Last week we looked at this verse in Isaiah –“His ways are not our ways, his thoughts are not our thoughts” (Isaiah 55:9-11).  God is up here (hand high) and we are down here (other hand down).  We cannot, we must not, seek to bring ourselves equal to or above God nor bring his down to the petty foibles of humanity.  God is. 

And in the same way Jesus is.  But also know this, “I know my sheep, I care for my sheep, I protect my sheep, I love my sheep, I listen to my sheep, I lay down my life for my sheep.”  And as sheep we can trust the good shepherd, even when we do not know why we are in this pasture and not that, why we are walking this path and not that, why we are not getting what we want when we want.  We can be assured that he know and he cares and he has the power to do what he said he would do because he is!

Because he is forever, he can be the perfect sacrifice for all.  Imagine if Jesus was not eternal, but finite and could only die for some or most.  Imagine if the blood of Jesus could only cover most of our sins.  Imagine if the forgiveness of Jesus would only be effective for most of our confessions. 

But because Jesus is forever, because “he is,” we know that his death is sufficient, that his sacrifice is complete, that his blood covers all, that his forgiveness is as far as the east is from the west (interesting not north to south!).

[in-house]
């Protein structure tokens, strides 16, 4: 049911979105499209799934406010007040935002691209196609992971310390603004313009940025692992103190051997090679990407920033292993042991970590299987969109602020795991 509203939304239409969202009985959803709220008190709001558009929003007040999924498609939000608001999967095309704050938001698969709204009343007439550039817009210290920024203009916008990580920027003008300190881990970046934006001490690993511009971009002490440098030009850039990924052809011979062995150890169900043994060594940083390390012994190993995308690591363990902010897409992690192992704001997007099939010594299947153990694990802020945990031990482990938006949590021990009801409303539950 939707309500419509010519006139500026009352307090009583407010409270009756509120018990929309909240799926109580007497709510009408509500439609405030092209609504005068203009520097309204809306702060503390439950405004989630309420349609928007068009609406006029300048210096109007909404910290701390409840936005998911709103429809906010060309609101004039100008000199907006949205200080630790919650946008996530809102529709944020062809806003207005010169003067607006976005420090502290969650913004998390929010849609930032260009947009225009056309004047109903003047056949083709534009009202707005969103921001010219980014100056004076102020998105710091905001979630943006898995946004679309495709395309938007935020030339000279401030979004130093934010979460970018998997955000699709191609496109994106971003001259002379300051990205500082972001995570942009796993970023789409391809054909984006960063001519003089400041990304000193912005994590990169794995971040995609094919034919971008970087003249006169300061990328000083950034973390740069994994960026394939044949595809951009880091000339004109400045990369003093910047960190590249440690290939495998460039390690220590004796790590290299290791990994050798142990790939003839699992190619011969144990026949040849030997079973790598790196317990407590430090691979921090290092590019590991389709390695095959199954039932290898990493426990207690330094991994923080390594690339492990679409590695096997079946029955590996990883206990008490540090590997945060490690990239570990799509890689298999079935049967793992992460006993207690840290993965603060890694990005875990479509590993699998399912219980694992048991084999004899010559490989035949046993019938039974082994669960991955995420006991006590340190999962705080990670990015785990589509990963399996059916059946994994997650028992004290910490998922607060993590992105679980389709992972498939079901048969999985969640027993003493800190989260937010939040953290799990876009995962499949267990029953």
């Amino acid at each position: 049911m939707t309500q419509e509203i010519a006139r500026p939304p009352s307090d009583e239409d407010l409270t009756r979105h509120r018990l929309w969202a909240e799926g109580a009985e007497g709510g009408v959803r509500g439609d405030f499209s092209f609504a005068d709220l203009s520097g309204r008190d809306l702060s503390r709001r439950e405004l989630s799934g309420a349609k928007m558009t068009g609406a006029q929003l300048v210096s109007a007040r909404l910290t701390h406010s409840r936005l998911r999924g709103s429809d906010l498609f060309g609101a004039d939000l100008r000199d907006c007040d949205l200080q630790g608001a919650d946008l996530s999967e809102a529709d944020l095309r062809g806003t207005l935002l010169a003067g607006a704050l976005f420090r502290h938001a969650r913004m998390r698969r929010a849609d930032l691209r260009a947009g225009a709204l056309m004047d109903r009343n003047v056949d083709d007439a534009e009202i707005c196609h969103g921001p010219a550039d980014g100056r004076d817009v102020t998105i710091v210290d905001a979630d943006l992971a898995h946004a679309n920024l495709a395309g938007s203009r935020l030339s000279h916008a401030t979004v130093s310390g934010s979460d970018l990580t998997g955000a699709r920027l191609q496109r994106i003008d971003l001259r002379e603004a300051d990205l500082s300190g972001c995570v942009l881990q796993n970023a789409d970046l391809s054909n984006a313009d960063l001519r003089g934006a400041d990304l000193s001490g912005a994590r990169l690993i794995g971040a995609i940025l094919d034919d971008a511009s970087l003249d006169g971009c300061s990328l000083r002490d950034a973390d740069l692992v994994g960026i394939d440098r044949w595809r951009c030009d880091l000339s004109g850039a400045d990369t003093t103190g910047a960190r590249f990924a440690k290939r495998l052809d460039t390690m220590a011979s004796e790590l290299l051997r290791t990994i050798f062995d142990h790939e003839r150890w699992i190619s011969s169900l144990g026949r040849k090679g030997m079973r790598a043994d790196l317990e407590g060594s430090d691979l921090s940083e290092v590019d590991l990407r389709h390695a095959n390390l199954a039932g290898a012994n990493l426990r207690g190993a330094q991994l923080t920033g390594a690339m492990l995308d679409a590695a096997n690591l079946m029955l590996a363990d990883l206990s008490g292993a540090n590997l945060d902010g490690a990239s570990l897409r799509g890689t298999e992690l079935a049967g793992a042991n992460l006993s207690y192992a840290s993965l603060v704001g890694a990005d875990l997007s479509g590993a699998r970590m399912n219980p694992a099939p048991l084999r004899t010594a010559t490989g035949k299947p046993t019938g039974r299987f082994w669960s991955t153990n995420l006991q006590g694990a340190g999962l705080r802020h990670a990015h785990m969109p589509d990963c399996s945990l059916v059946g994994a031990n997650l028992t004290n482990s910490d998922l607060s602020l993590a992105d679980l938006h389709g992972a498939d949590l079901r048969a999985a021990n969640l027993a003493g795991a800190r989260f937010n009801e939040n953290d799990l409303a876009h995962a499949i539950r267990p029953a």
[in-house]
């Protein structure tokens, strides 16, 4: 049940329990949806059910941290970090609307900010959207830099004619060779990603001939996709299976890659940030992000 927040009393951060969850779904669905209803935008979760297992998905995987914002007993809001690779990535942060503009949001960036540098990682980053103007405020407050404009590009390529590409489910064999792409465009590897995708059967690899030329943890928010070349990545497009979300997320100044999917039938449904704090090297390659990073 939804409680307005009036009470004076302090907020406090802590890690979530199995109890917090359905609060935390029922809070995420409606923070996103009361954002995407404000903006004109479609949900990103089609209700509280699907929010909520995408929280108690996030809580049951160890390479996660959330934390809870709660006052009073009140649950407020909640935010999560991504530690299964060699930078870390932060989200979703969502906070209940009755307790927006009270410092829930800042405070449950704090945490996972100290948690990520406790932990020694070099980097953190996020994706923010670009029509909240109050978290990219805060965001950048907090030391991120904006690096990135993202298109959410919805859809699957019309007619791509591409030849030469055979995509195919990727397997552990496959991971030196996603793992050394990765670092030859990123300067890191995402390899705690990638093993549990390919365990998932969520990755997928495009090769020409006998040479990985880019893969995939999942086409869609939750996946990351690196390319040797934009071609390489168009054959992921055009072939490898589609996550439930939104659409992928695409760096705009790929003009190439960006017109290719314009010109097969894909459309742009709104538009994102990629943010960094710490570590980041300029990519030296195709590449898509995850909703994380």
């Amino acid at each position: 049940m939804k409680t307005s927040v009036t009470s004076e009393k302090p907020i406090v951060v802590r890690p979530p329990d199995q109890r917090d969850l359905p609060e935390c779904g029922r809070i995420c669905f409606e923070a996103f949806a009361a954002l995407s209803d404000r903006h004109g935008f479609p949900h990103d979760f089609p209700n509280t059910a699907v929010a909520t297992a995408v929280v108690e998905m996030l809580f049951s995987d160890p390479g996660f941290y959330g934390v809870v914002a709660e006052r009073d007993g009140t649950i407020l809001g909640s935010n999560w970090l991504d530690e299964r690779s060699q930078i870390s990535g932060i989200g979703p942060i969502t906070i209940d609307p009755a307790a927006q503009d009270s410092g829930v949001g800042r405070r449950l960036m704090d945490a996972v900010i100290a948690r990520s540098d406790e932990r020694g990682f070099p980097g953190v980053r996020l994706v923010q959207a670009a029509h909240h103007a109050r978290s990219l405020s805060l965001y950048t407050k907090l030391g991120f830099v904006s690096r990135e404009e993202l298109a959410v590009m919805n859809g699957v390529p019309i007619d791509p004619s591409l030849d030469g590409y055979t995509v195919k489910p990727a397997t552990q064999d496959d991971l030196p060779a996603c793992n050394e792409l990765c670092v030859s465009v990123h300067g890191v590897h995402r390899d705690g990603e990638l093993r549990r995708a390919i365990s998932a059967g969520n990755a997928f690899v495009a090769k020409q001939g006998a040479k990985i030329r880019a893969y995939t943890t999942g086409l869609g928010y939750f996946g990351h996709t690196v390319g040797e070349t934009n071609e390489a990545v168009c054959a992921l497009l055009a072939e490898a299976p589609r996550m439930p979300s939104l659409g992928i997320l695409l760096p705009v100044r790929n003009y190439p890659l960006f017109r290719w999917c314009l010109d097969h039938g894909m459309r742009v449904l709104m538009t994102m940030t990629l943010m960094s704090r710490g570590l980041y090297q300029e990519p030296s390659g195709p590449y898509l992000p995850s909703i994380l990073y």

Because he is we can have complete assurance that when Jesus says, “What the father has given to me I will never let go of.”  Let’s take a look at that passage in John 6.  Begin reading at verse 35 –already starting with the eternalness of himself as bread and water.  WOW!  Read on, to verse 40.
Blessed assurance, Jesus is Mine!  (319 look at if time).  I am has and he is mine.   Because he is, he can! 

And this foreverness of Jesus extends into all of his promises.  My peace that passes understanding is yours, not as the world knows or gives.  This is an eternal peace I have and extend to you!  My joy, everlasting, my joy is in you and made complete!  My love I pour out to you, the inexhaustible love that comes from my eternal being, a love that has no bounds, high, wide, long deep as the fathers is mine for you.  Imagine, imagine if Jesus could only love us mostly!  We would be in danger of exceeding that love, or his forgiveness, or his joy, or his patience, or his goodness.  The foreverness of Jesus is so central, so essential to all he is and does because it brings completeness –he loves, forgives, gives and holds completely!

The foreverness of Jesus means he hears our prayers and carries them to the father.  And even more that he intercedes for us as a perfect high priest.  Both Paul in Romans 8 and the writer of Hebrews in chapters 5-7 talk about the high-priesthood of Jesus.  As the high priest he is the one who stands before God to bring our needs and speaks on our behalf.  Listen to the words in Hebrews 7:23-25.  Another WOW!  Did you catch the words?  Lives forever! Permanent! Save completely! Always lives (again)! And then you go on into verse 26, then 27b.  Jesus is!  He is eternal!  And in this we have great hope, complete assurance, confidence!  Ask in my name and the father will hear!  He is our great high priest, our advocate, our intercessor!